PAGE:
As of Tuesday last. March 26th, University Hospital Waterford (UHW) had received ‘no formal confirmation’ in relation to the funding or staffing of the 72 isolation beds provided for in its new Dunmore Wing.
This was disclosed to Waterford TD David Cullinane (SF) by UHW General Manager Grace Rothwell in the wake of a Parliamentary Question tabled by the Deputy to Health Minister Simon Harris (FG).
According to Ms Rothwell: “The Health Service Executive has been requested to reply directly to you in the context of the above Parliamentary Question, which you submitted to the Minister for Health for response. I may advise that as of today’s date (March 26th), no formal confirmation has been received regarding funding for the Dunmore Wing at UHW.” In a separate PQ (also dated March 26th), Deputy Cullinane asked Minister Harris if “additional staff that will be recruited at UHW to facilitate the opening of the new Dunmore Wing at the hospital, by whole-time equivalent posts and by profession, that is, nursing, junior doctors, consultants, maintenance staff, clerical, administration, diagnostics and others; and if he will make a statement on the matter”.
To this, Ms Rothwell replied: “I may advise that as of today’s date, no formal confirmation has been received regarding recruitment of additional staff for the Dunmore Wing at UHW.” Speaking to The Munster Express, Deputy Cullinane said: “Firstly, this building is a fantastic addition for UHW and that it’s almost ready to be handed over to management is welcome news, but management has yet to receive any assurances about the operational monies required for additional funding and staffing, and that means we may not end up with any additional capacity, and that would be a shame.”
He continued: “Management have capital funding from the South East Community Health Organisation (CHO) to fund the Palliative Care services on the first two floors of the wing, while the top three floors, which will consist of 72 isolation beds, will come from the South South West Hospital Group to fund Acute Services in the wing. This funding will equip and kit out the three floors (above the Palliative Care Unit) with all the necessary diagnostic equipment and so on, but what management don’t have is additional revenue for current spends and operational funding which is necessary to hire staff required to open up the beds.”
It’s understood that if additional funding is not required, then management will force to redeploy staff from existing units at UHW, which would make additional bed capacity at Ardkeen highly unlikely.
David Cullinane’s understanding was that the additional 72 beds in the Dunmore Wing would lead to a boost in staffing and resources at UHW. “There isn’t any funding for additional resources at this point in time but that doesn’t necessarily mean that these new beds won’t be made available – they may not be able to open all of them – but in order to open some of them, it looks like management will have to relocate staff from existing units to open and manage any of the new beds.”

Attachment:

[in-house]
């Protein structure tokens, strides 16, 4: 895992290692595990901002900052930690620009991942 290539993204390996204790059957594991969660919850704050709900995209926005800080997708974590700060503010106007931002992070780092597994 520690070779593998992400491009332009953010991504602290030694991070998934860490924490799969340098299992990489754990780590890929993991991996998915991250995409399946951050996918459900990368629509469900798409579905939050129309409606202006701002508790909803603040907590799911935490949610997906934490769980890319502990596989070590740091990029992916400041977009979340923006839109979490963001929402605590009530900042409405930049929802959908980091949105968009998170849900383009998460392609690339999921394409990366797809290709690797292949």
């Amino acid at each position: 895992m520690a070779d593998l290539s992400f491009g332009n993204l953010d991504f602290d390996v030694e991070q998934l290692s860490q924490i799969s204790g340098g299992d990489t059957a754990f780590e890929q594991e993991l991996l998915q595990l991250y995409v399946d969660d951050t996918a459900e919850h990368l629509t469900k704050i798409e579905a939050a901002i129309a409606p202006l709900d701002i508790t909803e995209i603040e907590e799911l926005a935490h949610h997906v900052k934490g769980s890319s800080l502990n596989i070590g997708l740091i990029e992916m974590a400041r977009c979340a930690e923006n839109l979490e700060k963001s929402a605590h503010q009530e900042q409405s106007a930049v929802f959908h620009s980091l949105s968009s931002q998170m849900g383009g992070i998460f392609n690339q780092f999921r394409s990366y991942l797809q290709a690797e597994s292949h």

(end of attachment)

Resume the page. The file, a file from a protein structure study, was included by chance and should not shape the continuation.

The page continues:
He added: “If you’re going to provide the capital funding to build a unit and to reach the point we’re at now where the wing is almost ready for opening and just needs to be equipped and kitted out in the absence of parallel funding for the operational side of things in terms of staffing the new wing, that to me seems quite haphazard. It shows a lack of joined-up planning within the health service and within our acute services. Both funding streams should be done in tandem, in my view.” In response to media queries over the weekend about the funding and staffing of the Dunmore Wing, a spokesperson for the South South West Hospital Group stated that the “Group is currently working with the HSE to progress the opening of this development”.
It’s understood that the Dunmore Wing would cost €7 million to resource at full working capacity, and Deputy Cullinane will raise this matter at a forthcoming meeting between Oireachtas members and the South South West Hospital Group. He contended: “We seem to have to fight harder for additional resources into Waterford and the South East, it feels like we always have to work harder than any other region to get what we need here; after all we needed local fundraising to get the Palliative Care Unit built but it had to be done and the people of the city, county and region came up trumps on that front. That there’s any doubt at all about revenue funding for the new unit is very worrying.”